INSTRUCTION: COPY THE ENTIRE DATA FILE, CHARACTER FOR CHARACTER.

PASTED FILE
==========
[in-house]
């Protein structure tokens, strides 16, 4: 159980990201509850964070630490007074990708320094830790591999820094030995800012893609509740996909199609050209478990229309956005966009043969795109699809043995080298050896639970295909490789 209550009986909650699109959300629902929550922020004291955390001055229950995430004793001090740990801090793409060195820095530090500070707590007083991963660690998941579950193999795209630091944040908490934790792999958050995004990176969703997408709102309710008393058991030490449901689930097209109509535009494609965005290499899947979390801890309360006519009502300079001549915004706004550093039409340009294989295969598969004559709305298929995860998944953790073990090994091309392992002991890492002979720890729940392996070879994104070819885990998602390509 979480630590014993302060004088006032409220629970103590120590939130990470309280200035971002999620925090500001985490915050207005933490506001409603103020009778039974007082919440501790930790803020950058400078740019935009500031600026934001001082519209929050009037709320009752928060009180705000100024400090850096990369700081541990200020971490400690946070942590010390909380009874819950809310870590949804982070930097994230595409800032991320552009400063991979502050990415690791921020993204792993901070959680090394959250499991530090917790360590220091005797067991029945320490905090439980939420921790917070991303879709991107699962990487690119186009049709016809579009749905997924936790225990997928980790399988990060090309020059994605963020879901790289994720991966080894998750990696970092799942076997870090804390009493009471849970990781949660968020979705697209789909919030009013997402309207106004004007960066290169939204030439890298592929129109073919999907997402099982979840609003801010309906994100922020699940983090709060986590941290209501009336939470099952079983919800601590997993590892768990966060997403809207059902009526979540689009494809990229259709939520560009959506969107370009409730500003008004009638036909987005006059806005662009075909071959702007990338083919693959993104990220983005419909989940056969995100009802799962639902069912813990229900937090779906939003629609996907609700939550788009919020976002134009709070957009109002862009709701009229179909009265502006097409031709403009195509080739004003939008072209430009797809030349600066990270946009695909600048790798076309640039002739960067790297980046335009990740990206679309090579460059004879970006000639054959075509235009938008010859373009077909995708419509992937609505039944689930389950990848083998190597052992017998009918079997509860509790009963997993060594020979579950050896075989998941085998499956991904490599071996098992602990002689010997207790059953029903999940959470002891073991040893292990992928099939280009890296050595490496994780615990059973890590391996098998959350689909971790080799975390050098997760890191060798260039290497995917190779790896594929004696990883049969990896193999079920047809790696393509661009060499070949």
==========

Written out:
[in-house]
């Protein structure tokens, strides 16, 4: 159980990201509850964070630490007074990708320094830790591999820094030995800012893609509740996909199609050209478990229309956005966009043969795109699809043995080298050896639970295909490789 209550009986909650699109959300629902929550922020004291955390001055229950995430004793001090740990801090793409060195820095530090500070707590007083991963660690998941579950193999795209630091944040908490934790792999958050995004990176969703997408709102309710008393058991030490449901689930097209109509535009494609965005290499899947979390801890309360006519009502300079001549915004706004550093039409340009294989295969598969004559709305298929995860998944953790073990090994091309392992002991890492002979720890729940392996070879994104070819885990998602390509 979480630590014993302060004088006032409220629970103590120590939130990470309280200035971002999620925090500001985490915050207005933490506001409603103020009778039974007082919440501790930790803020950058400078740019935009500031600026934001001082519209929050009037709320009752928060009180705000100024400090850096990369700081541990200020971490400690946070942590010390909380009874819950809310870590949804982070930097994230595409800032991320552009400063991979502050990415690791921020993204792993901070959680090394959250499991530090917790360590220091005797067991029945320490905090439980939420921790917070991303879709991107699962990487690119186009049709016809579009749905997924936790225990997928980790399988990060090309020059994605963020879901790289994720991966080894998750990696970092799942076997870090804390009493009471849970990781949660968020979705697209789909919030009013997402309207106004004007960066290169939204030439890298592929129109073919999907997402099982979840609003801010309906994100922020699940983090709060986590941290209501009336939470099952079983919800601590997993590892768990966060997403809207059902009526979540689009494809990229259709939520560009959506969107370009409730500003008004009638036909987005006059806005662009075909071959702007990338083919693959993104990220983005419909989940056969995100009802799962639902069912813990229900937090779906939003629609996907609700939550788009919020976002134009709070957009109002862009709701009229179909009265502006097409031709403009195509080739004003939008072209430009797809030349600066990270946009695909600048790798076309640039002739960067790297980046335009990740990206679309090579460059004879970006000639054959075509235009938008010859373009077909995708419509992937609505039944689930389950990848083998190597052992017998009918079997509860509790009963997993060594020979579950050896075989998941085998499956991904490599071996098992602990002689010997207790059953029903999940959470002891073991040893292990992928099939280009890296050595490496994780615990059973890590391996098998959350689909971790080799975390050098997760890191060798260039290497995917190779790896594929004696990883049969990896193999079920047809790696393509661009060499070949």